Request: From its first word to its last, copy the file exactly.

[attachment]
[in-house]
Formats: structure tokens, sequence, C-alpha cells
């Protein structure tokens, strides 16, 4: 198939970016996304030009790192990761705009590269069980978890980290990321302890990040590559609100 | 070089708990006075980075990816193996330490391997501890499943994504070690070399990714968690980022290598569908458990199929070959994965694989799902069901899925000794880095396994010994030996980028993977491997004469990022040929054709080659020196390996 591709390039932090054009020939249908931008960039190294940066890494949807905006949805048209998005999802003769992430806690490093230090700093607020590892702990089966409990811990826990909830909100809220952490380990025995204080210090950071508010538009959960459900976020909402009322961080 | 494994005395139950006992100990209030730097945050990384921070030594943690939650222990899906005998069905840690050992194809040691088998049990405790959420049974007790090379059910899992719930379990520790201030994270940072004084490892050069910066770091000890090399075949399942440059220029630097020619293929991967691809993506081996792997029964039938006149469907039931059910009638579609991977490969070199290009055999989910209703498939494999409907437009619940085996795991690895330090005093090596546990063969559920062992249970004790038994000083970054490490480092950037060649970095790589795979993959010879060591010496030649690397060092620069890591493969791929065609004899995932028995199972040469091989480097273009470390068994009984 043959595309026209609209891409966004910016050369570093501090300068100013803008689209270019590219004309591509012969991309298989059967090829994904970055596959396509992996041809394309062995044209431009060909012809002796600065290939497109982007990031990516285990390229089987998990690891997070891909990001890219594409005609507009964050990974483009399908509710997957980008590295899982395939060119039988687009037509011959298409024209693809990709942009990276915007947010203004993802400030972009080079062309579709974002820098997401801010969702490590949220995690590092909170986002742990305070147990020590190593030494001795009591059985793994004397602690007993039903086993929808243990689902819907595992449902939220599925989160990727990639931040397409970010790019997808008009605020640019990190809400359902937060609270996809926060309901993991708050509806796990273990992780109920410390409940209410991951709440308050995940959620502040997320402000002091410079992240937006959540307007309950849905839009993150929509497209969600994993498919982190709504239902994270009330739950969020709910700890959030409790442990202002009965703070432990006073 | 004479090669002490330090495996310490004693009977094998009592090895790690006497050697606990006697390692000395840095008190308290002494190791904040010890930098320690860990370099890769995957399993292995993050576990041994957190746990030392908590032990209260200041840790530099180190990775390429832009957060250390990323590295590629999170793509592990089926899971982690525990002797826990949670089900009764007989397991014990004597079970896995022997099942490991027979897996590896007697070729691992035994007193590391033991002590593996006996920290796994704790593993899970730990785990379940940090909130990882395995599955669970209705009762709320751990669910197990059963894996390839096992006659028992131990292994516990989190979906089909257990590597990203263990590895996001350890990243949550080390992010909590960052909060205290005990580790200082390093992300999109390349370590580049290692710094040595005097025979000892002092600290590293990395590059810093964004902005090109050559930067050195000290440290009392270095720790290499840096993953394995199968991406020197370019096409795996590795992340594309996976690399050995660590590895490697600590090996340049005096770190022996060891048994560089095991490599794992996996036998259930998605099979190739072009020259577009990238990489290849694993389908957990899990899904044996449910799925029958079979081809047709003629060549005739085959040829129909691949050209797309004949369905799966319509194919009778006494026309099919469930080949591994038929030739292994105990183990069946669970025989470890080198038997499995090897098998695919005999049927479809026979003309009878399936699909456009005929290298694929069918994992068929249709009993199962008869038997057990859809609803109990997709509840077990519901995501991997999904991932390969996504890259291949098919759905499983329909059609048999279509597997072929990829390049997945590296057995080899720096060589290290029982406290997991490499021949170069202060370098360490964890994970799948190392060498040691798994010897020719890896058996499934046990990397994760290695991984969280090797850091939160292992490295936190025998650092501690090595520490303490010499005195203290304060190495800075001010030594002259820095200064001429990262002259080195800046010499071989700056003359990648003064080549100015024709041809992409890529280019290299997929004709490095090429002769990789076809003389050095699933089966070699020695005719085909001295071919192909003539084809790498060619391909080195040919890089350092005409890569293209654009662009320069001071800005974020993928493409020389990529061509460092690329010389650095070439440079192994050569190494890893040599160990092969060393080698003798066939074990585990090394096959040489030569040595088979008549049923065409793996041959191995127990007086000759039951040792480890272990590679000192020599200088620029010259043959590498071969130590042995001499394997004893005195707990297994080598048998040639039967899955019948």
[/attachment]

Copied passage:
[in-house]
Formats: structure tokens, sequence, C-alpha cells
């Protein structure tokens, strides 16, 4: 198939970016996304030009790192990761705009590269069980978890980290990321302890990040590559609100 | 070089708990006075980075990816193996330490391997501890499943994504070690070399990714968690980022290598569908458990199929070959994965694989799902069901899925000794880095396994010994030996980028993977491997004469990022040929054709080659020196390996 591709390039932090054009020939249908931008960039190294940066890494949807905006949805048209998005999802003769992430806690490093230090700093607020590892702990089966409990811990826990909830909100809220952490380990025995204080210090950071508010538009959960459900976020909402009322961080 | 494994005395139950006992100990209030730097945050990384921070030594943690939650222990899906005998069905840690050992194809040691088998049990405790959420049974007790090379059910899992719930379990520790201030994270940072004084490892050069910066770091000890090399075949399942440059220029630097020619293929991967691809993506081996792997029964039938006149469907039931059910009638579609991977490969070199290009055999989910209703498939494999409907437009619940085996795991690895330090005093090596546990063969559920062992249970004790038994000083970054490490480092950037060649970095790589795979993959010879060591010496030649690397060092620069890591493969791929065609004899995932028995199972040469091989480097273009470390068994009984 043959595309026209609209891409966004910016050369570093501090300068100013803008689209270019590219004309591509012969991309298989059967090829994904970055596959396509992996041809394309062995044209431009060909012809002796600065290939497109982007990031990516285990390229089987998990690891997070891909990001890219594409005609507009964050990974483009399908509710997957980008590295899982395939060119039988687009037509011959298409024209693809990709942009990276915007947010203004993802400030972009080079062309579709974002820098997401801010969702490590949220995690590092909170986002742990305070147990020590190593030494001795009591059985793994004397602690007993039903086993929808243990689902819907595992449902939220599925989160990727990639931040397409970010790019997808008009605020640019990190809400359902937060609270996809926060309901993991708050509806796990273990992780109920410390409940209410991951709440308050995940959620502040997320402000002091410079992240937006959540307007309950849905839009993150929509497209969600994993498919982190709504239902994270009330739950969020709910700890959030409790442990202002009965703070432990006073 | 004479090669002490330090495996310490004693009977094998009592090895790690006497050697606990006697390692000395840095008190308290002494190791904040010890930098320690860990370099890769995957399993292995993050576990041994957190746990030392908590032990209260200041840790530099180190990775390429832009957060250390990323590295590629999170793509592990089926899971982690525990002797826990949670089900009764007989397991014990004597079970896995022997099942490991027979897996590896007697070729691992035994007193590391033991002590593996006996920290796994704790593993899970730990785990379940940090909130990882395995599955669970209705009762709320751990669910197990059963894996390839096992006659028992131990292994516990989190979906089909257990590597990203263990590895996001350890990243949550080390992010909590960052909060205290005990580790200082390093992300999109390349370590580049290692710094040595005097025979000892002092600290590293990395590059810093964004902005090109050559930067050195000290440290009392270095720790290499840096993953394995199968991406020197370019096409795996590795992340594309996976690399050995660590590895490697600590090996340049005096770190022996060891048994560089095991490599794992996996036998259930998605099979190739072009020259577009990238990489290849694993389908957990899990899904044996449910799925029958079979081809047709003629060549005739085959040829129909691949050209797309004949369905799966319509194919009778006494026309099919469930080949591994038929030739292994105990183990069946669970025989470890080198038997499995090897098998695919005999049927479809026979003309009878399936699909456009005929290298694929069918994992068929249709009993199962008869038997057990859809609803109990997709509840077990519901995501991997999904991932390969996504890259291949098919759905499983329909059609048999279509597997072929990829390049997945590296057995080899720096060589290290029982406290997991490499021949170069202060370098360490964890994970799948190392060498040691798994010897020719890896058996499934046990990397994760290695991984969280090797850091939160292992490295936190025998650092501690090595520490303490010499005195203290304060190495800075001010030594002259820095200064001429990262002259080195800046010499071989700056003359990648003064080549100015024709041809992409890529280019290299997929004709490095090429002769990789076809003389050095699933089966070699020695005719085909001295071919192909003539084809790498060619391909080195040919890089350092005409890569293209654009662009320069001071800005974020993928493409020389990529061509460092690329010389650095070439440079192994050569190494890893040599160990092969060393080698003798066939074990585990090394096959040489030569040595088979008549049923065409793996041959191995127990007086000759039951040792480890272990590679000192020599200088620029010259043959590498071969130590042995001499394997004893005195707990297994080598048998040639039967899955019948």